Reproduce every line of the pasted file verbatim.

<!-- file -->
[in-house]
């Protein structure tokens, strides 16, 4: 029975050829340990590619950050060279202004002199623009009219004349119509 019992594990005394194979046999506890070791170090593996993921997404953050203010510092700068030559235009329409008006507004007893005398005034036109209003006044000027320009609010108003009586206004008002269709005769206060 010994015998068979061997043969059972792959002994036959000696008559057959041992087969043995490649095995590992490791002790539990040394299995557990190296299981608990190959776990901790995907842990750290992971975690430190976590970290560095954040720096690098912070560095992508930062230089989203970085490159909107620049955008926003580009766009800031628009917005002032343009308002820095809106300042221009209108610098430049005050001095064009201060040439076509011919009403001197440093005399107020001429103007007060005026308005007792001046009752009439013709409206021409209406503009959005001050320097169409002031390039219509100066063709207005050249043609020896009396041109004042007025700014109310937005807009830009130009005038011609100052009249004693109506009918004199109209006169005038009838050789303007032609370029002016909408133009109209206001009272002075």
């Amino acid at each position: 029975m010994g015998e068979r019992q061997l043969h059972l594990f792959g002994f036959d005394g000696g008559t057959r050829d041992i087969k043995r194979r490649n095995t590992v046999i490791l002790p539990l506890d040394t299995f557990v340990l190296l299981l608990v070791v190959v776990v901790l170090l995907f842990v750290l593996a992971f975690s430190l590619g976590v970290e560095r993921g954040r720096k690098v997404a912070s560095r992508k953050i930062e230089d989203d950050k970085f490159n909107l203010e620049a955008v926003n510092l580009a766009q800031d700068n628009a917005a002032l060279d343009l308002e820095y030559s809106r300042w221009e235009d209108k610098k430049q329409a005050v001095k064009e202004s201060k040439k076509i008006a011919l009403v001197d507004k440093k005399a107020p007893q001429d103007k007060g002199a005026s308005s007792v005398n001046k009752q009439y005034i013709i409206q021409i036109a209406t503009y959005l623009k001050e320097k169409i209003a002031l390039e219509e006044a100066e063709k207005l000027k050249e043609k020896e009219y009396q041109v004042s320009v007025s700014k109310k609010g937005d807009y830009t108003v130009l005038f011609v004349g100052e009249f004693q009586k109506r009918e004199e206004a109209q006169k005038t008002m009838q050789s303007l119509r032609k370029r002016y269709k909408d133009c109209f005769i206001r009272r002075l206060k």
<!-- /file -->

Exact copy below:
[in-house]
């Protein structure tokens, strides 16, 4: 029975050829340990590619950050060279202004002199623009009219004349119509 019992594990005394194979046999506890070791170090593996993921997404953050203010510092700068030559235009329409008006507004007893005398005034036109209003006044000027320009609010108003009586206004008002269709005769206060 010994015998068979061997043969059972792959002994036959000696008559057959041992087969043995490649095995590992490791002790539990040394299995557990190296299981608990190959776990901790995907842990750290992971975690430190976590970290560095954040720096690098912070560095992508930062230089989203970085490159909107620049955008926003580009766009800031628009917005002032343009308002820095809106300042221009209108610098430049005050001095064009201060040439076509011919009403001197440093005399107020001429103007007060005026308005007792001046009752009439013709409206021409209406503009959005001050320097169409002031390039219509100066063709207005050249043609020896009396041109004042007025700014109310937005807009830009130009005038011609100052009249004693109506009918004199109209006169005038009838050789303007032609370029002016909408133009109209206001009272002075």
């Amino acid at each position: 029975m010994g015998e068979r019992q061997l043969h059972l594990f792959g002994f036959d005394g000696g008559t057959r050829d041992i087969k043995r194979r490649n095995t590992v046999i490791l002790p539990l506890d040394t299995f557990v340990l190296l299981l608990v070791v190959v776990v901790l170090l995907f842990v750290l593996a992971f975690s430190l590619g976590v970290e560095r993921g954040r720096k690098v997404a912070s560095r992508k953050i930062e230089d989203d950050k970085f490159n909107l203010e620049a955008v926003n510092l580009a766009q800031d700068n628009a917005a002032l060279d343009l308002e820095y030559s809106r300042w221009e235009d209108k610098k430049q329409a005050v001095k064009e202004s201060k040439k076509i008006a011919l009403v001197d507004k440093k005399a107020p007893q001429d103007k007060g002199a005026s308005s007792v005398n001046k009752q009439y005034i013709i409206q021409i036109a209406t503009y959005l623009k001050e320097k169409i209003a002031l390039e219509e006044a100066e063709k207005l000027k050249e043609k020896e009219y009396q041109v004042s320009v007025s700014k109310k609010g937005d807009y830009t108003v130009l005038f011609v004349g100052e009249f004693q009586k109506r009918e004199e206004a109209q006169k005038t008002m009838q050789s303007l119509r032609k370029r002016y269709k909408d133009c109209f005769i206001r009272r002075l206060k």